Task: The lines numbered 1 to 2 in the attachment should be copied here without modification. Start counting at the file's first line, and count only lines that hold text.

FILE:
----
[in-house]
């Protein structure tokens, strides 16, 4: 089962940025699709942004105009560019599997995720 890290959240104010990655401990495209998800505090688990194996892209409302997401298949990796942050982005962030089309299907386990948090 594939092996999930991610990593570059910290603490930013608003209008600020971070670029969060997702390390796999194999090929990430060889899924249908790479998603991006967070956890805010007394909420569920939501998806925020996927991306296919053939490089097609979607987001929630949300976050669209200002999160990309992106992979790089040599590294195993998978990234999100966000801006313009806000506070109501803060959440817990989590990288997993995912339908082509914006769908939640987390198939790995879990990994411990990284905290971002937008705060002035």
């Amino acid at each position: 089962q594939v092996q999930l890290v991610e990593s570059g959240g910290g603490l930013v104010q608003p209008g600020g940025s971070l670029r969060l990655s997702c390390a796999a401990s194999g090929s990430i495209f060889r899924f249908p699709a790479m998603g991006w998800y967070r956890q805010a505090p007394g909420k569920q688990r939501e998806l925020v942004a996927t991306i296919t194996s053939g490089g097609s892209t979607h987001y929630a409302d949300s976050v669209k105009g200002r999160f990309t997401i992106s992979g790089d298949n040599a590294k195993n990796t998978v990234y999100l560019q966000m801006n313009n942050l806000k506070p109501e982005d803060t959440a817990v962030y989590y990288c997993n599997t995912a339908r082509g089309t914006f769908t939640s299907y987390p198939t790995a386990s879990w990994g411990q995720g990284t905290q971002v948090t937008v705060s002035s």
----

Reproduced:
[in-house]
């Protein structure tokens, strides 16, 4: 089962940025699709942004105009560019599997995720 890290959240104010990655401990495209998800505090688990194996892209409302997401298949990796942050982005962030089309299907386990948090 594939092996999930991610990593570059910290603490930013608003209008600020971070670029969060997702390390796999194999090929990430060889899924249908790479998603991006967070956890805010007394909420569920939501998806925020996927991306296919053939490089097609979607987001929630949300976050669209200002999160990309992106992979790089040599590294195993998978990234999100966000801006313009806000506070109501803060959440817990989590990288997993995912339908082509914006769908939640987390198939790995879990990994411990990284905290971002937008705060002035």